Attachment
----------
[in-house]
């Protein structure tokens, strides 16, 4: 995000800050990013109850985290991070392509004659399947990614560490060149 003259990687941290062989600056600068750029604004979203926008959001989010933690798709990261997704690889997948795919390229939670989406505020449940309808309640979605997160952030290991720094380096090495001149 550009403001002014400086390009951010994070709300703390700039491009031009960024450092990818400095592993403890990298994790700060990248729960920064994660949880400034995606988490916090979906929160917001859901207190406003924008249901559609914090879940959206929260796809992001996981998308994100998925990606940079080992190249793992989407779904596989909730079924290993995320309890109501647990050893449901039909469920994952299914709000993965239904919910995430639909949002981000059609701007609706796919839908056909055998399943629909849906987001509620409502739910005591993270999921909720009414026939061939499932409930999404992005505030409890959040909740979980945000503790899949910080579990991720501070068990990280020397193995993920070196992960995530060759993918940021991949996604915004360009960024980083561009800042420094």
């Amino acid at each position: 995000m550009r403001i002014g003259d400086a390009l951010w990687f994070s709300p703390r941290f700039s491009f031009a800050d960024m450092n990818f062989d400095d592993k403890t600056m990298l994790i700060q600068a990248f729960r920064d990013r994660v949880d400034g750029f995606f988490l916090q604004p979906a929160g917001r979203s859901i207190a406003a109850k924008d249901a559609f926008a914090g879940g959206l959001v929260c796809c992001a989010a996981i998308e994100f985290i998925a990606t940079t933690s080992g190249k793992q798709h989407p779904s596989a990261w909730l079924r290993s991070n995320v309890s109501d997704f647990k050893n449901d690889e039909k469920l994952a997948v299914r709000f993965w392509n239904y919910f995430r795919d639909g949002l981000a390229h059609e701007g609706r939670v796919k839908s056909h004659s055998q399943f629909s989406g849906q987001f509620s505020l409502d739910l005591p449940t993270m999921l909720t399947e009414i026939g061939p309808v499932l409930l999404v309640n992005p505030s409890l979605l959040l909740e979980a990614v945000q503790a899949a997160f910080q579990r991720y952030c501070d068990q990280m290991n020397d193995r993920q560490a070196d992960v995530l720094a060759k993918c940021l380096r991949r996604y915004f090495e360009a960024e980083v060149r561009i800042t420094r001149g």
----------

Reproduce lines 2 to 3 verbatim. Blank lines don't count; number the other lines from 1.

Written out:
């Protein structure tokens, strides 16, 4: 995000800050990013109850985290991070392509004659399947990614560490060149 003259990687941290062989600056600068750029604004979203926008959001989010933690798709990261997704690889997948795919390229939670989406505020449940309808309640979605997160952030290991720094380096090495001149 550009403001002014400086390009951010994070709300703390700039491009031009960024450092990818400095592993403890990298994790700060990248729960920064994660949880400034995606988490916090979906929160917001859901207190406003924008249901559609914090879940959206929260796809992001996981998308994100998925990606940079080992190249793992989407779904596989909730079924290993995320309890109501647990050893449901039909469920994952299914709000993965239904919910995430639909949002981000059609701007609706796919839908056909055998399943629909849906987001509620409502739910005591993270999921909720009414026939061939499932409930999404992005505030409890959040909740979980945000503790899949910080579990991720501070068990990280020397193995993920070196992960995530060759993918940021991949996604915004360009960024980083561009800042420094």
């Amino acid at each position: 995000m550009r403001i002014g003259d400086a390009l951010w990687f994070s709300p703390r941290f700039s491009f031009a800050d960024m450092n990818f062989d400095d592993k403890t600056m990298l994790i700060q600068a990248f729960r920064d990013r994660v949880d400034g750029f995606f988490l916090q604004p979906a929160g917001r979203s859901i207190a406003a109850k924008d249901a559609f926008a914090g879940g959206l959001v929260c796809c992001a989010a996981i998308e994100f985290i998925a990606t940079t933690s080992g190249k793992q798709h989407p779904s596989a990261w909730l079924r290993s991070n995320v309890s109501d997704f647990k050893n449901d690889e039909k469920l994952a997948v299914r709000f993965w392509n239904y919910f995430r795919d639909g949002l981000a390229h059609e701007g609706r939670v796919k839908s056909h004659s055998q399943f629909s989406g849906q987001f509620s505020l409502d739910l005591p449940t993270m999921l909720t399947e009414i026939g061939p309808v499932l409930l999404v309640n992005p505030s409890l979605l959040l909740e979980a990614v945000q503790a899949a997160f910080q579990r991720y952030c501070d068990q990280m290991n020397d193995r993920q560490a070196d992960v995530l720094a060759k993918c940021l380096r991949r996604y915004f090495e360009a960024e980083v060149r561009i800042t420094r001149g």